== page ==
Video is a big part of employer branding. A video lets people look inside the organisation and see if they can picture themselves there. When I heard Richard Cho of Facebook giving a few stats at #ATCSoMe, I was amazed at the volume of video that is watched on mobile devices. Whilst I can’t recall the exact number, I remember that it exceeded the volume watched on a PC. Since then, I’ve been looking at what you need to do with video to make it effective via a mobile device. In the extreme this means 3 videos for 3 different types of device: Phone, Tablet, PC., determined by a browser sniffer that reads what device you are using, but for most of us it means no flash and thinking about content. Flashy graphics and lots of movement might look great on a PC, but how does it look on a smart phone? Can you even read it? Talking head, or limited movement between shots and images look best. The same applies if you are embedding slideshare or prezi. Single screen images with single line text, easy to read. The best advice is to run the proposed content through a mobile to check what it looks like before going live.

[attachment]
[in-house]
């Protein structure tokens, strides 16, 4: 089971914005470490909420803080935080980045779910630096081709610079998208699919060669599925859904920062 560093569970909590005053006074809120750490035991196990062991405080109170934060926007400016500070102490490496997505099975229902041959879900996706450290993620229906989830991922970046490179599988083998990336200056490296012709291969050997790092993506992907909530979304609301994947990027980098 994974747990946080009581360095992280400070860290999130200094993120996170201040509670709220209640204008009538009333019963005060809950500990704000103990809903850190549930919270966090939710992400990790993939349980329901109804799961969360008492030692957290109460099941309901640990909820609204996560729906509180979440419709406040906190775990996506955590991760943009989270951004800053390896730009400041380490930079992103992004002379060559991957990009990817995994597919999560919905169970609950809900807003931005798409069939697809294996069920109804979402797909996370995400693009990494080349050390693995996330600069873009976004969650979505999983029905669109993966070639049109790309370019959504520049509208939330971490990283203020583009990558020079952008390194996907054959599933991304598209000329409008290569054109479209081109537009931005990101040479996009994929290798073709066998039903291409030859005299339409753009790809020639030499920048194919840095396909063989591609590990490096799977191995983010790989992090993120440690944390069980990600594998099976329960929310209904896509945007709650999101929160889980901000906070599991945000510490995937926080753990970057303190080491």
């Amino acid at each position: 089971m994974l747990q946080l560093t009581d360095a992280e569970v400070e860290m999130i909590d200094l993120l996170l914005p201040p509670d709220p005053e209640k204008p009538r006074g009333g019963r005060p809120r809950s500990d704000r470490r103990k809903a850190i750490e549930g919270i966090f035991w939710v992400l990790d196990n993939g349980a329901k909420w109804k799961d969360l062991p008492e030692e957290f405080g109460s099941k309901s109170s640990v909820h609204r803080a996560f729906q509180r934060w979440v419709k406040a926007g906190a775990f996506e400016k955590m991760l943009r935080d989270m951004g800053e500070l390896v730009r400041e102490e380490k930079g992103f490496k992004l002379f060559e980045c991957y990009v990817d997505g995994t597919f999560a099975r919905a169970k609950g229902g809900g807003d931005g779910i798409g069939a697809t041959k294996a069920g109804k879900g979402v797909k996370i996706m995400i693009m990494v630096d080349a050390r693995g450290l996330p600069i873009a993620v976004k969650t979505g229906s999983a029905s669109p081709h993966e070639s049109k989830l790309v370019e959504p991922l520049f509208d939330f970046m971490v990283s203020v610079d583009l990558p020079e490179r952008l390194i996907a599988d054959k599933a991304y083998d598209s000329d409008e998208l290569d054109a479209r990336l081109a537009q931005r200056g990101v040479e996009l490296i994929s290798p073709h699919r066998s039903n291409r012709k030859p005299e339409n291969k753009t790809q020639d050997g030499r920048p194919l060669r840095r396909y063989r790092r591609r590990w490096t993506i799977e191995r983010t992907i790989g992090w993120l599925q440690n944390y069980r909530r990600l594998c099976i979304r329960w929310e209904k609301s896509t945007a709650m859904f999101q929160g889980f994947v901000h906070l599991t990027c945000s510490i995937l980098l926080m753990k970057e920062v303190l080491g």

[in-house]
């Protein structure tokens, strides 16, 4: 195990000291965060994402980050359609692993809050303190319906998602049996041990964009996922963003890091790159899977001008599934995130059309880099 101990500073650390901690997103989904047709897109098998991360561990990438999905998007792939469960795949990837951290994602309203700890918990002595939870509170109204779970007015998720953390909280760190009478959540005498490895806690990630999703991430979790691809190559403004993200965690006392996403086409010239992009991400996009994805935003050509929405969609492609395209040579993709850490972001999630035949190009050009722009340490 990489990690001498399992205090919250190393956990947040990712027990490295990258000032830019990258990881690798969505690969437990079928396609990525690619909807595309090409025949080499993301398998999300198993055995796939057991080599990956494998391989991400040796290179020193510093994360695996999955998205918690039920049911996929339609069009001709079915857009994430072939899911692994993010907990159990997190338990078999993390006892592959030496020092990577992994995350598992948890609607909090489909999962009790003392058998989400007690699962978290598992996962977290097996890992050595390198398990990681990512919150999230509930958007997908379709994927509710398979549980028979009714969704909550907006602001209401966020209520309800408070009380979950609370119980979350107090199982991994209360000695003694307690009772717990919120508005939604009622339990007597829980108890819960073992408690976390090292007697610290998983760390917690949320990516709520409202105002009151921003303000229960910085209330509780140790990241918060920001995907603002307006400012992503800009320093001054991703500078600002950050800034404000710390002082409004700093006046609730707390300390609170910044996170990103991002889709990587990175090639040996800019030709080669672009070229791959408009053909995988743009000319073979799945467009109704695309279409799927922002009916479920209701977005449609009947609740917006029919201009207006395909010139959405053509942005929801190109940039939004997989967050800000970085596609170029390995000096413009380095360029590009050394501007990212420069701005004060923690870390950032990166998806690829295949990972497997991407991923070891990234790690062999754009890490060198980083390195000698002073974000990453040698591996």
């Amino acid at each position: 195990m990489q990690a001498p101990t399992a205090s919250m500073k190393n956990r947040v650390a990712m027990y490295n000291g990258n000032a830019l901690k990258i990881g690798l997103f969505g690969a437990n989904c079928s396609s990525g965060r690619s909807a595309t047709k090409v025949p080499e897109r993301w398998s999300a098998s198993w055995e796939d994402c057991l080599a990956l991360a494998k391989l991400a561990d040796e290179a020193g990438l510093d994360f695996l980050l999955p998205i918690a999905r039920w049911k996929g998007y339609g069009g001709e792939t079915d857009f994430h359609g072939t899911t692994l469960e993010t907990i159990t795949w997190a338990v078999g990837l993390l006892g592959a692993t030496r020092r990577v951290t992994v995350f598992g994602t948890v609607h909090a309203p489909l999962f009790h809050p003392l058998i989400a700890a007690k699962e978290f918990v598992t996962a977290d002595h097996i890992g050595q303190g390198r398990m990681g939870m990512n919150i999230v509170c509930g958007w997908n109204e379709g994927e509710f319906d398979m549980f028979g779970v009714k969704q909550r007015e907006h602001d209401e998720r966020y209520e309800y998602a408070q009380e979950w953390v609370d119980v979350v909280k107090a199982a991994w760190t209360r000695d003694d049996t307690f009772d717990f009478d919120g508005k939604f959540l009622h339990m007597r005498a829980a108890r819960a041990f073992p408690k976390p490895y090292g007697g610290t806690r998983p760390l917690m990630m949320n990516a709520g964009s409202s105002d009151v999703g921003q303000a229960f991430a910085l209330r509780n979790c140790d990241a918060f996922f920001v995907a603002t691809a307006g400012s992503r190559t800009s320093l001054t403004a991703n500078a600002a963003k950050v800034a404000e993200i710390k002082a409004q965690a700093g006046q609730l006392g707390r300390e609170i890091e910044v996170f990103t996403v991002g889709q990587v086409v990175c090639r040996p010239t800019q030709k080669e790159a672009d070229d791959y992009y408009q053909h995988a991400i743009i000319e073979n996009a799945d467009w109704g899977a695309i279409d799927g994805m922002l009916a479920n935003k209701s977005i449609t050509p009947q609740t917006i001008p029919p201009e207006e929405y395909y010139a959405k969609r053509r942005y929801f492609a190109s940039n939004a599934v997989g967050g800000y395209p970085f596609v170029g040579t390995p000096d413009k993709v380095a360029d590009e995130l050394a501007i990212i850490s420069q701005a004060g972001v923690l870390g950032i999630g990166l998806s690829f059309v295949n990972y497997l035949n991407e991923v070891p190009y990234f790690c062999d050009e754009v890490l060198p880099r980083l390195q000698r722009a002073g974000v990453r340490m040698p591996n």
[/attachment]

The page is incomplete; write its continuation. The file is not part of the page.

At #trulondon5 Peter Gold ran the track on applying by mobile. It was generally agreed that what most people actually want to do is talk to you or express an interest rather than apply. They have seen enough to be interested but not enough to commit yet.This is when you can convert them from curious to candidate. It’s the point of taking a social approach to recruiting, and mobile is only going to increase the volume of curious. If you manage these people as traditional ad response rather than the curious, and leave them waiting till you are ready to respond then you are going to fail. Plan who, how and when your going to respond to requests to talk, because it needs to be instant. You want to be able to profile people quickly, and that means adding social sign ins like apply with LinkedIn, showing the headlines of the profile to the recruiters before they respond.

Final thought, in amongst all this shiny new stuff, don’t forget text. What I’m seeing is those recruiters who are using text are getting great results, because you are texting a link mostly to a smart phone with internet access. Texts get almost instant opens, and quick response. A.T.& T’s Carrie Corbin gets a fantastic response with this for their talent network. Don’t underestimate text.